The Scientific Approach to Keeping the New Year’s ResolutionMarcusCannon
The Scientific Approach to Keeping the New Year’s Resolution
Even just a few days or weeks into the New Year, that fabled resolution you proudly exclaimed on the 31st of December feels more like a burden than a bright new beginning. The takeaway menu and prospect of a few swift pints down the local seem more tempting than ever now you’re trying to cut down. In fact, according to a YouGov poll featured in The Guardian, only 14% of us Brits follow through with the resolution all the way to next year — with only a fifth of us getting past March.
So if you’re wobbling in the early reaches of the year, we’ve decided to employ the steady hand of science to guide you along the New Year’s resolution tightrope.
Restrict Yourself to One Resolution
If you’ve planned a massive overhaul of your lifestyle, cutting out everything you enjoy and increasing all the efforts you despise, you’re pretty much bang on to fail. Concentrate your efforts into one resolution to stand a greater chance of succeeding through the year – giving you a chance to indulge in some areas.
Avoid Repeat Resolutions
Respected psychologist, Professor Richard Wiseman, believes that re-attempting failed resolutions is doomed to fail. The same temptations and disappointments are likely to be your downfall again, and the previous failures will weigh heavy in the back of your mind.
Slow Run in December
Maxwell Maltz, the author of Psycho-Cybernetics (a system of ideas to improve a person’s self-image) argued that it takes 30 days to break a habit. Whilst the number of days has been argued since the concept was launched in 1960, it is widely agreed that it is impossible to simply change habits immediately.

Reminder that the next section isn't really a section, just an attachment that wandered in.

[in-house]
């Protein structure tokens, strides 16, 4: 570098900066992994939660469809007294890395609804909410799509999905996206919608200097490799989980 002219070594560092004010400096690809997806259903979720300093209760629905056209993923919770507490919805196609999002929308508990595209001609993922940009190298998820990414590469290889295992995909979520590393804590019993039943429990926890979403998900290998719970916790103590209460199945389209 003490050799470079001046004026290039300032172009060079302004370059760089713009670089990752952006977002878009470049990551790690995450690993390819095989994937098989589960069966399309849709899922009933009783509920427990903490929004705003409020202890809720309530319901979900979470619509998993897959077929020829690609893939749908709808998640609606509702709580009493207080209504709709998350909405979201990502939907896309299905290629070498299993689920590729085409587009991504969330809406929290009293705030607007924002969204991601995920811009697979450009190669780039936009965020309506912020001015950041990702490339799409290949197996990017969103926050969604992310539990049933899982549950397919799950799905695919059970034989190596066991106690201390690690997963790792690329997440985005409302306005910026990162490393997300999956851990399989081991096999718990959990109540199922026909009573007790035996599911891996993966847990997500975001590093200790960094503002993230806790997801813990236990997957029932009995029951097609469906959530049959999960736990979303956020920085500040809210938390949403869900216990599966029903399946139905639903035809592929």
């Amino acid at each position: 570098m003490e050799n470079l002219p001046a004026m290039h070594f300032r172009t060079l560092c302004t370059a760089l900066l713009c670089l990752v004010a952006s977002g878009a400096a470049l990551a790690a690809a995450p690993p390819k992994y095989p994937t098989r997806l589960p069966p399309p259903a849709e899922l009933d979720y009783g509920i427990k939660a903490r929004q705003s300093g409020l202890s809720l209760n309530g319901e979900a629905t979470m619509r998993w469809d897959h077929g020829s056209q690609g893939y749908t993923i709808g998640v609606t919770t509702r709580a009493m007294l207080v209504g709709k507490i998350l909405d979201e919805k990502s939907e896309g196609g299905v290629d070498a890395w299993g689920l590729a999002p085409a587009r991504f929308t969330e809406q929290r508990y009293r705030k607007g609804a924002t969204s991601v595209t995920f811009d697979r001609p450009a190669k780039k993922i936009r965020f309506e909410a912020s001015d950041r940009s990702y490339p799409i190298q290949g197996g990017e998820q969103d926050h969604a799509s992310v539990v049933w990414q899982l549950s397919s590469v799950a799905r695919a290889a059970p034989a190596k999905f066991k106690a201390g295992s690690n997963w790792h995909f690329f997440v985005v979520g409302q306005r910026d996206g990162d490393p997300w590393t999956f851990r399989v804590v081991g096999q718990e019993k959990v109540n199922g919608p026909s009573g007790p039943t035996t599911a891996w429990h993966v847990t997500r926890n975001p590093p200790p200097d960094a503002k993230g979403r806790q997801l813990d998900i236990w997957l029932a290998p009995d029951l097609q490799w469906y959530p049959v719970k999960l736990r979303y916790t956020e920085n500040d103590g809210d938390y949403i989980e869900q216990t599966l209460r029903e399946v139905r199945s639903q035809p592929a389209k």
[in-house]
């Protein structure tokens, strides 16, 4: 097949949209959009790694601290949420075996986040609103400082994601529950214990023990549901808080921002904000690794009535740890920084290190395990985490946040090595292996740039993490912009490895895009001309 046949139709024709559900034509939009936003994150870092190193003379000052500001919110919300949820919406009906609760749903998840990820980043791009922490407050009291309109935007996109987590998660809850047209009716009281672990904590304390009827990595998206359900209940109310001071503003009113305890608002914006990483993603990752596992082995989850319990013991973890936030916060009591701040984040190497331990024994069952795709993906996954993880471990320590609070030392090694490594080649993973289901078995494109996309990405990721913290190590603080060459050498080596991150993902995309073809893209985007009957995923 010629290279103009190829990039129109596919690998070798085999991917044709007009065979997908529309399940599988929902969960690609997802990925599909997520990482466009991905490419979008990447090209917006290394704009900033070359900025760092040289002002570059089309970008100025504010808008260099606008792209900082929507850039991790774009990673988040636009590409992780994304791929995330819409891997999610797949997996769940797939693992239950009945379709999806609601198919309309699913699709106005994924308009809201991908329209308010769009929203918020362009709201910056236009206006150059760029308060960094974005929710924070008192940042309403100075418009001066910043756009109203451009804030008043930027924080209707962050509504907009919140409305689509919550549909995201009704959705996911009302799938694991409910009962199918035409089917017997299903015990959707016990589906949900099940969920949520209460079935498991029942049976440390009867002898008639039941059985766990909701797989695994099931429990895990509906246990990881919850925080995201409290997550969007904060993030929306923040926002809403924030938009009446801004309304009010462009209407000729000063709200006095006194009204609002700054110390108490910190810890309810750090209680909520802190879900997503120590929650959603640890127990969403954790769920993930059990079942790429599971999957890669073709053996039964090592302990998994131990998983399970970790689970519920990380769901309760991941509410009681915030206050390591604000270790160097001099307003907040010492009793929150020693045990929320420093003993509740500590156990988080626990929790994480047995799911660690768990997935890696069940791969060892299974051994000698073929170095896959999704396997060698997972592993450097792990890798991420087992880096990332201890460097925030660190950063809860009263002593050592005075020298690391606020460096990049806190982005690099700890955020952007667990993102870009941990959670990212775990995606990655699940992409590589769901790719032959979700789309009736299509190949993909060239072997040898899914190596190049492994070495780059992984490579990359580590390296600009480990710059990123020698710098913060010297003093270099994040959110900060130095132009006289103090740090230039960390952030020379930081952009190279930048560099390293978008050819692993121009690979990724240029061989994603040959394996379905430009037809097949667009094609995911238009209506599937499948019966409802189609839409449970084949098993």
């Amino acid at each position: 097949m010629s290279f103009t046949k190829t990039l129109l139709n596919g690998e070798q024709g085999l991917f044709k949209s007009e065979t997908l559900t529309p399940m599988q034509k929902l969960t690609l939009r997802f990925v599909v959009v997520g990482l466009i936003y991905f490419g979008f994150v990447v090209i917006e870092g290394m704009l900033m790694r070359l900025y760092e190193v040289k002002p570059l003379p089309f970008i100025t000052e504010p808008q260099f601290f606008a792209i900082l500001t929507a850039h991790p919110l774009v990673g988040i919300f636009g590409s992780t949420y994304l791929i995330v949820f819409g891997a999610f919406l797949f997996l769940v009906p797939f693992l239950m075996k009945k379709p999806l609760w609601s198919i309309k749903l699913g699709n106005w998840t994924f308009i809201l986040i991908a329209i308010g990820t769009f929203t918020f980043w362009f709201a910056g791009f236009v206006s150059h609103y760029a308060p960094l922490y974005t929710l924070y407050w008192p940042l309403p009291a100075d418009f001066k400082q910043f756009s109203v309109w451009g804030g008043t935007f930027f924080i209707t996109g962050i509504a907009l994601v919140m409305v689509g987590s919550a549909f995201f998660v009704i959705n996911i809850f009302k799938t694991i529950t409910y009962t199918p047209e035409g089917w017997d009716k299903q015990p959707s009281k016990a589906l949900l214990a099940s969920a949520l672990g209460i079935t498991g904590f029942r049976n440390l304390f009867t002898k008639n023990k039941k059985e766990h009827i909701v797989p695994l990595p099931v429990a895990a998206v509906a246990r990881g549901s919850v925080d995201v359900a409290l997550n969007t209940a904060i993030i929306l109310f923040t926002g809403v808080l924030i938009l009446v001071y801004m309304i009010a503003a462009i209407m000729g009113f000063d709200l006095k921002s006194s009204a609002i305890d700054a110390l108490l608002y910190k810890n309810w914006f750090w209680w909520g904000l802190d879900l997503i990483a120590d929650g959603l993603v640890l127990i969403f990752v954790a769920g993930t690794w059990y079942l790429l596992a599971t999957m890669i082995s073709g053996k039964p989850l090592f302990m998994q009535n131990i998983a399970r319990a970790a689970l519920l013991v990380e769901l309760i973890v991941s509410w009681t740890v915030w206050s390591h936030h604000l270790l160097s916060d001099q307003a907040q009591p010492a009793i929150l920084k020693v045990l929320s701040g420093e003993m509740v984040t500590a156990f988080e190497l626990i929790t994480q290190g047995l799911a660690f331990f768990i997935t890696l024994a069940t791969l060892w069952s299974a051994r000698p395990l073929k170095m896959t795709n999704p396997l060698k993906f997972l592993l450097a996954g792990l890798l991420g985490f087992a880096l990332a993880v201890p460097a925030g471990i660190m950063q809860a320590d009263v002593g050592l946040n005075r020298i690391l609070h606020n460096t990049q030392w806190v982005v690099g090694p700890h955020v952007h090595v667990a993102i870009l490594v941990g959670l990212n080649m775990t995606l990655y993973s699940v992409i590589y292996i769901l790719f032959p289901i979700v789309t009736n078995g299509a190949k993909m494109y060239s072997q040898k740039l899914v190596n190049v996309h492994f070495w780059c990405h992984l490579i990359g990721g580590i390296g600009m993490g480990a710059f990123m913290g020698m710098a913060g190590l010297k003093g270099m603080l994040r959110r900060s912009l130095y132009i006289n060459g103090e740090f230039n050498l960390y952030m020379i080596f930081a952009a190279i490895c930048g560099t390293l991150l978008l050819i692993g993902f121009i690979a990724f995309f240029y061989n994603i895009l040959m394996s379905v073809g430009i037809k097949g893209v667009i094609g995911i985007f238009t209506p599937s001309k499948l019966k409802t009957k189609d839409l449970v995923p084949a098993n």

If your resolution involves changing or removing a habit, the first 30 days may come as a shock. Implement a slow run throughout December to acclimatise to the change in habit – then come out fighting in the New Year.
Whilst it may be tempting to keep a resolution private in case of humiliating failure, proudly exclaiming your intentions could put extra impetus on you to succeed. Also, the help of a supportive team can help guide you at your weakest, offering help and a crutch upon which to lean in your time of need.
Chronicle Successes and Failures
Like all sciences, it is important to record your progress throughout the resolution process. This can help you identify when and why you felt weakest – helping you implement preventative measures in the future. Whether this helps you navigate temptation and realise your resolution, or simply offers a guide for next year, chronicled progress could become an invaluable tool for a better you.
Create a Resolution-Ready Environment
If you are constantly surrounded by temptation to break your resolution – a will of steel will be needed to persevere. However creating an environment which is dedicated to resolution follow-through will help increase your chances of success.
If you are looking to make changes to your working life, improving your workspace is perhaps one of the best pillars of support you could implement.
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